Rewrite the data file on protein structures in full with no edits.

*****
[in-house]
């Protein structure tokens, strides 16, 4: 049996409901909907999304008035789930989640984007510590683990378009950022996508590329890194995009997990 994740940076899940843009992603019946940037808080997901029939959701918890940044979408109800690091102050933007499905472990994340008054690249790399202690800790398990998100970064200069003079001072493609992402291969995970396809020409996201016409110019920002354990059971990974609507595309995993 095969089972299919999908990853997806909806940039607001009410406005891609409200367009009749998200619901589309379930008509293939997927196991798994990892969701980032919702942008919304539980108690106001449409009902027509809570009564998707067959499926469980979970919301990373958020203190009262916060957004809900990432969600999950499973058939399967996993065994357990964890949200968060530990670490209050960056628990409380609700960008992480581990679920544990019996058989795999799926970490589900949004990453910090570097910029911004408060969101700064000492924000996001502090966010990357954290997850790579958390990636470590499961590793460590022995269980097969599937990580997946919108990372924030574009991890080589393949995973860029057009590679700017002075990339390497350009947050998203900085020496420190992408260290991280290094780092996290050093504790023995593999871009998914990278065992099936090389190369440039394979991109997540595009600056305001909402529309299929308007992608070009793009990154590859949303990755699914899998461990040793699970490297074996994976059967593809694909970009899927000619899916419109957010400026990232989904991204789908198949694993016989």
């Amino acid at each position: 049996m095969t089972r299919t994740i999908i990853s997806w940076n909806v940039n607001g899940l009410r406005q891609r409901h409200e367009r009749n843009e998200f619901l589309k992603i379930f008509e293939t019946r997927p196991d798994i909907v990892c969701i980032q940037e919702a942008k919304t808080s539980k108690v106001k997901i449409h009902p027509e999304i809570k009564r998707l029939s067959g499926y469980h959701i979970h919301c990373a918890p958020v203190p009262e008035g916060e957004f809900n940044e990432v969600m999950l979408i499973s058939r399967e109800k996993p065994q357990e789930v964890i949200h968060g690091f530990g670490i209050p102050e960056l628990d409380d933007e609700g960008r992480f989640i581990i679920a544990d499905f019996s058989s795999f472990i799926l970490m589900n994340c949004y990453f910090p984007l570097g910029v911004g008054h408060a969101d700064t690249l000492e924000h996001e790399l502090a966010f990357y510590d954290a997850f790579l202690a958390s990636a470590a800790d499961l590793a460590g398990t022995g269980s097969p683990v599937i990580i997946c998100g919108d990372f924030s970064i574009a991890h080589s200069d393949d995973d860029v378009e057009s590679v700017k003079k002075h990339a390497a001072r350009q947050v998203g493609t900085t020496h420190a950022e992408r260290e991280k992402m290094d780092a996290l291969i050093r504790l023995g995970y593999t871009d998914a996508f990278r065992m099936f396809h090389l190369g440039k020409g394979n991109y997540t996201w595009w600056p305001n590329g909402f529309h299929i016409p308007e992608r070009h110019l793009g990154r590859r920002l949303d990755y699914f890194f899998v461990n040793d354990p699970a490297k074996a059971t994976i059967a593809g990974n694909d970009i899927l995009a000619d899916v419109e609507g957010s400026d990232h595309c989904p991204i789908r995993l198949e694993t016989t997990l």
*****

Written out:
[in-house]
């Protein structure tokens, strides 16, 4: 049996409901909907999304008035789930989640984007510590683990378009950022996508590329890194995009997990 994740940076899940843009992603019946940037808080997901029939959701918890940044979408109800690091102050933007499905472990994340008054690249790399202690800790398990998100970064200069003079001072493609992402291969995970396809020409996201016409110019920002354990059971990974609507595309995993 095969089972299919999908990853997806909806940039607001009410406005891609409200367009009749998200619901589309379930008509293939997927196991798994990892969701980032919702942008919304539980108690106001449409009902027509809570009564998707067959499926469980979970919301990373958020203190009262916060957004809900990432969600999950499973058939399967996993065994357990964890949200968060530990670490209050960056628990409380609700960008992480581990679920544990019996058989795999799926970490589900949004990453910090570097910029911004408060969101700064000492924000996001502090966010990357954290997850790579958390990636470590499961590793460590022995269980097969599937990580997946919108990372924030574009991890080589393949995973860029057009590679700017002075990339390497350009947050998203900085020496420190992408260290991280290094780092996290050093504790023995593999871009998914990278065992099936090389190369440039394979991109997540595009600056305001909402529309299929308007992608070009793009990154590859949303990755699914899998461990040793699970490297074996994976059967593809694909970009899927000619899916419109957010400026990232989904991204789908198949694993016989």
């Amino acid at each position: 049996m095969t089972r299919t994740i999908i990853s997806w940076n909806v940039n607001g899940l009410r406005q891609r409901h409200e367009r009749n843009e998200f619901l589309k992603i379930f008509e293939t019946r997927p196991d798994i909907v990892c969701i980032q940037e919702a942008k919304t808080s539980k108690v106001k997901i449409h009902p027509e999304i809570k009564r998707l029939s067959g499926y469980h959701i979970h919301c990373a918890p958020v203190p009262e008035g916060e957004f809900n940044e990432v969600m999950l979408i499973s058939r399967e109800k996993p065994q357990e789930v964890i949200h968060g690091f530990g670490i209050p102050e960056l628990d409380d933007e609700g960008r992480f989640i581990i679920a544990d499905f019996s058989s795999f472990i799926l970490m589900n994340c949004y990453f910090p984007l570097g910029v911004g008054h408060a969101d700064t690249l000492e924000h996001e790399l502090a966010f990357y510590d954290a997850f790579l202690a958390s990636a470590a800790d499961l590793a460590g398990t022995g269980s097969p683990v599937i990580i997946c998100g919108d990372f924030s970064i574009a991890h080589s200069d393949d995973d860029v378009e057009s590679v700017k003079k002075h990339a390497a001072r350009q947050v998203g493609t900085t020496h420190a950022e992408r260290e991280k992402m290094d780092a996290l291969i050093r504790l023995g995970y593999t871009d998914a996508f990278r065992m099936f396809h090389l190369g440039k020409g394979n991109y997540t996201w595009w600056p305001n590329g909402f529309h299929i016409p308007e992608r070009h110019l793009g990154r590859r920002l949303d990755y699914f890194f899998v461990n040793d354990p699970a490297k074996a059971t994976i059967a593809g990974n694909d970009i899927l995009a000619d899916v419109e609507g957010s400026d990232h595309c989904p991204i789908r995993l198949e694993t016989t997990l």